All my life, I’ve heard everyone talk about how wonderful buttermilk fried chicken was. Even so, nobody ever made it, I never tried it, and I figured if it was so wonderful, why didn’t anyone bother?
I’ve used buttermilk in the egg wash, and that’s fine and dandy…but still, the hubby was languishing in his desire for buttermilk fried chicken.
Since I had buttermilk on hand (a rarity for us, actually) I decided we’d give it a shot. He insisted it had to be marinated in the buttermilk for 24 hours, not merely 4-6 hours. I agreed, and put the bag containing the buttermilk and chicken legs back into the refrigerator. Unfortunately, the next day, “stuff” happened, and it didn’t get cooked. That meant it was more like a 48 hour marinade, which I wasn’t so sure about.
To keep things consistent, I used Zatarain’s Southern Crispy chicken breading. I removed the buttermilk coated chicken from the bag, breaded it as is without an egg wash…and fried the legs, which happen to be my least favorite piece of chicken. I then fried them like usual.
I wasn’t anticipating much change, it certainly didn’t LOOK any different from any other skillet fried chicken. I cooked up the platter of chicken legs, made white country style gravy and mashed potatoes…and called it good.
And oh, my word, was it good!
It really DOES make a difference, and it’s a vast difference in texture. The meat was melt-in-your-mouth tender, similar to what is obtained by the pressure frying method, one few of us at home can duplicate. It was definitely a lot easier than pressure frying, as the chicken was merely breaded in the flour mixture from Zatarain’s and laid into the hot oil in the skillet.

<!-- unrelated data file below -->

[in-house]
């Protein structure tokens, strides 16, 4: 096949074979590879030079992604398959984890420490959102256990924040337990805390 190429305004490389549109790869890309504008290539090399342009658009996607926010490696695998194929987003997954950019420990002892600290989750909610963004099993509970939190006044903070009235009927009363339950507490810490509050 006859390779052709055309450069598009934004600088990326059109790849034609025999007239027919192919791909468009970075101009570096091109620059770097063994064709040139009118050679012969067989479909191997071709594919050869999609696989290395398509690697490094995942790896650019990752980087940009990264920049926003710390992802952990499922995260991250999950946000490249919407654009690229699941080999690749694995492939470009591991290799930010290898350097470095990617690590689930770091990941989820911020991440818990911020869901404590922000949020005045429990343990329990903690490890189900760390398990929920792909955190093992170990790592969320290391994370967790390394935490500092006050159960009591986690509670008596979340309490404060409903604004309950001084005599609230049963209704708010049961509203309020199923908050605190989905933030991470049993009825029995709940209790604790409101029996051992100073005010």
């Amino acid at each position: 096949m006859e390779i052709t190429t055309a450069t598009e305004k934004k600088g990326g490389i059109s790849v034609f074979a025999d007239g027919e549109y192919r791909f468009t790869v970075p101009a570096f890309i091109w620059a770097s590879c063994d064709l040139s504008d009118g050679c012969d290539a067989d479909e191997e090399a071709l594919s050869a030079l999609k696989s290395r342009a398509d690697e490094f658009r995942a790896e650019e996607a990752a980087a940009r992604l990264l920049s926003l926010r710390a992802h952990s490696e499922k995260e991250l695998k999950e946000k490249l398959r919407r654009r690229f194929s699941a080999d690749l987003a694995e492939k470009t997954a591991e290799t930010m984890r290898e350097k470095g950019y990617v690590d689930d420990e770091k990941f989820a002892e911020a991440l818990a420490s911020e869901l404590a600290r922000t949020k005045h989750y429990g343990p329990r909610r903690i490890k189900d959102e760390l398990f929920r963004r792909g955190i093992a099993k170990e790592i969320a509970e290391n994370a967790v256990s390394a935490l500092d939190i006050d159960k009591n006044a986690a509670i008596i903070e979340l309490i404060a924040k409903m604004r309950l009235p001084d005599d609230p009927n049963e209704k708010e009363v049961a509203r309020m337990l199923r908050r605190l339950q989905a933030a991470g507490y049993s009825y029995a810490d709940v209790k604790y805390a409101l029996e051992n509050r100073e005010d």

Never again will I roll my eyes at the mention of buttermilk fried chicken, and I’m dying to try it out on some tastier chicken parts. It is worth the minimal effort it requires.
So what is the essential part of making buttermilk fried chicken?
It is marinading the cut up chicken in the buttermilk for 24-48 hours before cooking it. Plain and simple. It also doesn’t require immense amounts of buttermilk. I used about 1 cup to marinade about 3 lbs. of chicken legs. I put the chicken legs in a gallon zip close bag, poured in the buttermilk, and stuck them back into the refrigerator. That’s it. No fussing, no worries. The chicken is then breaded in your favorite breading mixture, whether its Zatarain’s or your own, and fried as usual.